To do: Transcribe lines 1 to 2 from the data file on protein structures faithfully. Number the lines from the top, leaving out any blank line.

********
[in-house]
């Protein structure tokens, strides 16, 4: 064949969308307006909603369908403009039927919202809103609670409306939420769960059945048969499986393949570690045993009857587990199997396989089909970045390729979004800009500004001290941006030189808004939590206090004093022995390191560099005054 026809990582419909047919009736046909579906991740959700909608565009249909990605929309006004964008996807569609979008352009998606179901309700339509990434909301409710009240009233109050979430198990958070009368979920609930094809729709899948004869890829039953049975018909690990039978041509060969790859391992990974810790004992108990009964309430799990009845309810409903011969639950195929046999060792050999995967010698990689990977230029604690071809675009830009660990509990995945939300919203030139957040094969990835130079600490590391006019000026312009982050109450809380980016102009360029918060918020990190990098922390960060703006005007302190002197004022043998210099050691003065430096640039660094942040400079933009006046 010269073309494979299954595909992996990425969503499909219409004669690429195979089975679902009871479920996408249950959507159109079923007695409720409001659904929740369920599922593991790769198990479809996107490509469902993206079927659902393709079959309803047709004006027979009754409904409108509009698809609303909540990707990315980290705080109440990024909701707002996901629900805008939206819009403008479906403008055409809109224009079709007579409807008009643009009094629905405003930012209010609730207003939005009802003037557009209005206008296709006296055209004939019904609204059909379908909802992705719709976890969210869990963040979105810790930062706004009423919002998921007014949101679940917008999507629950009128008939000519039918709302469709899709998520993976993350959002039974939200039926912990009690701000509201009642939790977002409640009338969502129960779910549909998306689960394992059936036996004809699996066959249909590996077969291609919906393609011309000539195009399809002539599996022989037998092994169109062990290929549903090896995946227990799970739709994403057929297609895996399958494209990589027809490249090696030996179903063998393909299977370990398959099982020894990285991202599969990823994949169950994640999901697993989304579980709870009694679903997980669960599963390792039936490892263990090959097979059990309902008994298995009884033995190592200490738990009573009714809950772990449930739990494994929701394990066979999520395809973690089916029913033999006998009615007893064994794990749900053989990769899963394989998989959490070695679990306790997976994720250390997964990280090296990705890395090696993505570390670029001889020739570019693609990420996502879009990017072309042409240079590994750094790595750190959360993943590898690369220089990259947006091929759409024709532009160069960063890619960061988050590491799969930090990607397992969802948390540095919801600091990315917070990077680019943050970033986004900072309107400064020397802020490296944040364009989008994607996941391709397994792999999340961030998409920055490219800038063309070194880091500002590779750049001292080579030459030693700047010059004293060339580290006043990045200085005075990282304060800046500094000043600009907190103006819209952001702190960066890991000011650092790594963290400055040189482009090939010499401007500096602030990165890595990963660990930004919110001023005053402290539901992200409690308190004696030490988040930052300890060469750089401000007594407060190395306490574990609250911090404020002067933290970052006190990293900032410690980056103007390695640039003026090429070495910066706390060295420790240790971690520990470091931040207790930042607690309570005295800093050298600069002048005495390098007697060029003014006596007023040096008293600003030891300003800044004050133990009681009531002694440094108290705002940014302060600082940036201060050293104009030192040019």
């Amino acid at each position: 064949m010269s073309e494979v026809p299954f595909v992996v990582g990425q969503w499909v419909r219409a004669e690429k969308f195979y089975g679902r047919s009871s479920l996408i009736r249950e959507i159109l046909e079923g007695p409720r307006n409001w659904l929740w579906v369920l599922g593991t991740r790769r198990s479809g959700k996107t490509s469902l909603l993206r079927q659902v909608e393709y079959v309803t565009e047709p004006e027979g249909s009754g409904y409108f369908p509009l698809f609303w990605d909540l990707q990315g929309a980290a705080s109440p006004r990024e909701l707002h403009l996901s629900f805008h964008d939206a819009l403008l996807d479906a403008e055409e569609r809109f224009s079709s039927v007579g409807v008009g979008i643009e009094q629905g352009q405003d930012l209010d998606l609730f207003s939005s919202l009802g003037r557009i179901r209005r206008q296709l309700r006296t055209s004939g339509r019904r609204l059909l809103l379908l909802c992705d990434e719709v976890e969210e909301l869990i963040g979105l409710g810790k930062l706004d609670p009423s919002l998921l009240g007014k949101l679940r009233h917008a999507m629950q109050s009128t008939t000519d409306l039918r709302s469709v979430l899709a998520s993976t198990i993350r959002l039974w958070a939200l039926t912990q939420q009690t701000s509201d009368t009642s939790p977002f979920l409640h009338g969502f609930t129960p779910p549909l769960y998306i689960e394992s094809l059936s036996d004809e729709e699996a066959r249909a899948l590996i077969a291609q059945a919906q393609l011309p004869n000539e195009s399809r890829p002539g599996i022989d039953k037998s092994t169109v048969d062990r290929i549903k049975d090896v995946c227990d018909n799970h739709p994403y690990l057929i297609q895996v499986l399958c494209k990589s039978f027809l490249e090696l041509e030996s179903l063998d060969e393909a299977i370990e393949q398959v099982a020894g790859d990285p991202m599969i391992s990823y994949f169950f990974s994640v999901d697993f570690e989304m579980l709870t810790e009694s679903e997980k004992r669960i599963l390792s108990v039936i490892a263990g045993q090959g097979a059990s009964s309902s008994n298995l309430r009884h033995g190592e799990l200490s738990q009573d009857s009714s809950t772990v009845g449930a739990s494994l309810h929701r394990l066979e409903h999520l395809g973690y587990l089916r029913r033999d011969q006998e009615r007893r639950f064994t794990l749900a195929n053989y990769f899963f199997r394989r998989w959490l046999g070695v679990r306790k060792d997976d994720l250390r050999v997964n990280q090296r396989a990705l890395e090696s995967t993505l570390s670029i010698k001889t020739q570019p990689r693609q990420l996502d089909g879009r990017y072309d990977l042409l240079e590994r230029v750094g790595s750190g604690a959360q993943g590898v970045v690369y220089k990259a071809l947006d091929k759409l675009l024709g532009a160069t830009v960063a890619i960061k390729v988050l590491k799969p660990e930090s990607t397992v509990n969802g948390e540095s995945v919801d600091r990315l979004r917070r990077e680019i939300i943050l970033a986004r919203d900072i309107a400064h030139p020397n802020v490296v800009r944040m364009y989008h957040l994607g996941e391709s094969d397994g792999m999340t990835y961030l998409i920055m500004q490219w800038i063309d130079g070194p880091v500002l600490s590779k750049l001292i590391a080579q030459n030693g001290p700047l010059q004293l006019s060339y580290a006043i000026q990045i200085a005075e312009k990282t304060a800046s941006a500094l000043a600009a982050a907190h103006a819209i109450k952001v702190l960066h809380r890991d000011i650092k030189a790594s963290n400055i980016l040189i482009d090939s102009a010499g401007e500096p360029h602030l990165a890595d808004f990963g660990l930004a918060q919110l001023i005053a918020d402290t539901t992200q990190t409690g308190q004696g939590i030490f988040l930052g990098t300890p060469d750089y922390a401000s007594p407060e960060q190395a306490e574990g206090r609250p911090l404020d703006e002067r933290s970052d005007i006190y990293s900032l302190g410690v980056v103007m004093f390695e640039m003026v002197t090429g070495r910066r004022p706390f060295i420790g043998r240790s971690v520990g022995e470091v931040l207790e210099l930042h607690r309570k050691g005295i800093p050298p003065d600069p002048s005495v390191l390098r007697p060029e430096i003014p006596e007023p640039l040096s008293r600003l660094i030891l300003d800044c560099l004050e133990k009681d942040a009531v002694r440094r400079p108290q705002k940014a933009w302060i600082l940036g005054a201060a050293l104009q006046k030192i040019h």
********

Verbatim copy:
[in-house]
């Protein structure tokens, strides 16, 4: 064949969308307006909603369908403009039927919202809103609670409306939420769960059945048969499986393949570690045993009857587990199997396989089909970045390729979004800009500004001290941006030189808004939590206090004093022995390191560099005054 026809990582419909047919009736046909579906991740959700909608565009249909990605929309006004964008996807569609979008352009998606179901309700339509990434909301409710009240009233109050979430198990958070009368979920609930094809729709899948004869890829039953049975018909690990039978041509060969790859391992990974810790004992108990009964309430799990009845309810409903011969639950195929046999060792050999995967010698990689990977230029604690071809675009830009660990509990995945939300919203030139957040094969990835130079600490590391006019000026312009982050109450809380980016102009360029918060918020990190990098922390960060703006005007302190002197004022043998210099050691003065430096640039660094942040400079933009006046 010269073309494979299954595909992996990425969503499909219409004669690429195979089975679902009871479920996408249950959507159109079923007695409720409001659904929740369920599922593991790769198990479809996107490509469902993206079927659902393709079959309803047709004006027979009754409904409108509009698809609303909540990707990315980290705080109440990024909701707002996901629900805008939206819009403008479906403008055409809109224009079709007579409807008009643009009094629905405003930012209010609730207003939005009802003037557009209005206008296709006296055209004939019904609204059909379908909802992705719709976890969210869990963040979105810790930062706004009423919002998921007014949101679940917008999507629950009128008939000519039918709302469709899709998520993976993350959002039974939200039926912990009690701000509201009642939790977002409640009338969502129960779910549909998306689960394992059936036996004809699996066959249909590996077969291609919906393609011309000539195009399809002539599996022989037998092994169109062990290929549903090896995946227990799970739709994403057929297609895996399958494209990589027809490249090696030996179903063998393909299977370990398959099982020894990285991202599969990823994949169950994640999901697993989304579980709870009694679903997980669960599963390792039936490892263990090959097979059990309902008994298995009884033995190592200490738990009573009714809950772990449930739990494994929701394990066979999520395809973690089916029913033999006998009615007893064994794990749900053989990769899963394989998989959490070695679990306790997976994720250390997964990280090296990705890395090696993505570390670029001889020739570019693609990420996502879009990017072309042409240079590994750094790595750190959360993943590898690369220089990259947006091929759409024709532009160069960063890619960061988050590491799969930090990607397992969802948390540095919801600091990315917070990077680019943050970033986004900072309107400064020397802020490296944040364009989008994607996941391709397994792999999340961030998409920055490219800038063309070194880091500002590779750049001292080579030459030693700047010059004293060339580290006043990045200085005075990282304060800046500094000043600009907190103006819209952001702190960066890991000011650092790594963290400055040189482009090939010499401007500096602030990165890595990963660990930004919110001023005053402290539901992200409690308190004696030490988040930052300890060469750089401000007594407060190395306490574990609250911090404020002067933290970052006190990293900032410690980056103007390695640039003026090429070495910066706390060295420790240790971690520990470091931040207790930042607690309570005295800093050298600069002048005495390098007697060029003014006596007023040096008293600003030891300003800044004050133990009681009531002694440094108290705002940014302060600082940036201060050293104009030192040019």